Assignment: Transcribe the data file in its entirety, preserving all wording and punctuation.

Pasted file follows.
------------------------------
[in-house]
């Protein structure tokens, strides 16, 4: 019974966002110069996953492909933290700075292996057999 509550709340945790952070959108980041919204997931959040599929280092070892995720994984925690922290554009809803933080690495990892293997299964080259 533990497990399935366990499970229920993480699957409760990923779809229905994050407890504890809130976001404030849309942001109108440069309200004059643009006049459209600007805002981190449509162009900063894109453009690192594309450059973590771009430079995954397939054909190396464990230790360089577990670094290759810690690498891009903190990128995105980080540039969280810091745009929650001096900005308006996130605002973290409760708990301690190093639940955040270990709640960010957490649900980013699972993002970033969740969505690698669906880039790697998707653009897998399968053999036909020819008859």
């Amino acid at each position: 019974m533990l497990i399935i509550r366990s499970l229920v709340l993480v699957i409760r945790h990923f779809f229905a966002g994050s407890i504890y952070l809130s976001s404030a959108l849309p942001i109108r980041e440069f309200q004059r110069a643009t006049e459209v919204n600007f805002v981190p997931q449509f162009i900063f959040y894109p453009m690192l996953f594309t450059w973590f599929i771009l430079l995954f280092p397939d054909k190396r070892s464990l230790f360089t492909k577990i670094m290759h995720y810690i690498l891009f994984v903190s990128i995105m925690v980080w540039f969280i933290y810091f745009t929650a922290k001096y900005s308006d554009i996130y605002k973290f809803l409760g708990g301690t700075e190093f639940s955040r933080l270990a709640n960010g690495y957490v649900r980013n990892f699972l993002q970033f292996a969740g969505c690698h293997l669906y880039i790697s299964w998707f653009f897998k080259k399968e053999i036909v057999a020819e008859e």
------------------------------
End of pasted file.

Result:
[in-house]
């Protein structure tokens, strides 16, 4: 019974966002110069996953492909933290700075292996057999 509550709340945790952070959108980041919204997931959040599929280092070892995720994984925690922290554009809803933080690495990892293997299964080259 533990497990399935366990499970229920993480699957409760990923779809229905994050407890504890809130976001404030849309942001109108440069309200004059643009006049459209600007805002981190449509162009900063894109453009690192594309450059973590771009430079995954397939054909190396464990230790360089577990670094290759810690690498891009903190990128995105980080540039969280810091745009929650001096900005308006996130605002973290409760708990301690190093639940955040270990709640960010957490649900980013699972993002970033969740969505690698669906880039790697998707653009897998399968053999036909020819008859």
């Amino acid at each position: 019974m533990l497990i399935i509550r366990s499970l229920v709340l993480v699957i409760r945790h990923f779809f229905a966002g994050s407890i504890y952070l809130s976001s404030a959108l849309p942001i109108r980041e440069f309200q004059r110069a643009t006049e459209v919204n600007f805002v981190p997931q449509f162009i900063f959040y894109p453009m690192l996953f594309t450059w973590f599929i771009l430079l995954f280092p397939d054909k190396r070892s464990l230790f360089t492909k577990i670094m290759h995720y810690i690498l891009f994984v903190s990128i995105m925690v980080w540039f969280i933290y810091f745009t929650a922290k001096y900005s308006d554009i996130y605002k973290f809803l409760g708990g301690t700075e190093f639940s955040r933080l270990a709640n960010g690495y957490v649900r980013n990892f699972l993002q970033f292996a969740g969505c690698h293997l669906y880039i790697s299964w998707f653009f897998k080259k399968e053999i036909v057999a020819e008859e």